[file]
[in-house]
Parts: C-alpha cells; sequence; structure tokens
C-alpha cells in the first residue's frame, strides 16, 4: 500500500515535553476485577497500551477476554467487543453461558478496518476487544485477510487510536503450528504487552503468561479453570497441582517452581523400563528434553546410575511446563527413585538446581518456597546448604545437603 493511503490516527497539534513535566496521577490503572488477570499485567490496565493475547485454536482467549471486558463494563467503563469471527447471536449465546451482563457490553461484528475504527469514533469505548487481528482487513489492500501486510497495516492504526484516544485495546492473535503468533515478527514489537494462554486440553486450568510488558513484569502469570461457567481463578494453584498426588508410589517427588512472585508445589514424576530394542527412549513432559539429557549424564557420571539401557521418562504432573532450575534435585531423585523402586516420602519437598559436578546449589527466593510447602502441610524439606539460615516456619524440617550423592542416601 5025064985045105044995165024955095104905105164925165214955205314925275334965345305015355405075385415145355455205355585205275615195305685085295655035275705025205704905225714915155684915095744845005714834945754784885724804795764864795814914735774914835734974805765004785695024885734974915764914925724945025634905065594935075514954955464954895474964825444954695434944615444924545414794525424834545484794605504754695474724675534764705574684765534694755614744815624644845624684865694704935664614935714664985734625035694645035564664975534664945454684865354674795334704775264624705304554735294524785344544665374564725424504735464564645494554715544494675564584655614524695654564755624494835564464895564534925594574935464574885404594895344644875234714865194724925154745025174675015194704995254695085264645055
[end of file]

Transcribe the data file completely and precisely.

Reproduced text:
[in-house]
Parts: C-alpha cells; sequence; structure tokens
C-alpha cells in the first residue's frame, strides 16, 4: 500500500515535553476485577497500551477476554467487543453461558478496518476487544485477510487510536503450528504487552503468561479453570497441582517452581523400563528434553546410575511446563527413585538446581518456597546448604545437603 493511503490516527497539534513535566496521577490503572488477570499485567490496565493475547485454536482467549471486558463494563467503563469471527447471536449465546451482563457490553461484528475504527469514533469505548487481528482487513489492500501486510497495516492504526484516544485495546492473535503468533515478527514489537494462554486440553486450568510488558513484569502469570461457567481463578494453584498426588508410589517427588512472585508445589514424576530394542527412549513432559539429557549424564557420571539401557521418562504432573532450575534435585531423585523402586516420602519437598559436578546449589527466593510447602502441610524439606539460615516456619524440617550423592542416601 5025064985045105044995165024955095104905105164925165214955205314925275334965345305015355405075385415145355455205355585205275615195305685085295655035275705025205704905225714915155684915095744845005714834945754784885724804795764864795814914735774914835734974805765004785695024885734974915764914925724945025634905065594935075514954955464954895474964825444954695434944615444924545414794525424834545484794605504754695474724675534764705574684765534694755614744815624644845624684865694704935664614935714664985734625035694645035564664975534664945454684865354674795334704775264624705304554735294524785344544665374564725424504735464564645494554715544494675564584655614524695654564755624494835564464895564534925594574935464574885404594895344644875234714865194724925154745025174675015194704995254695085264645055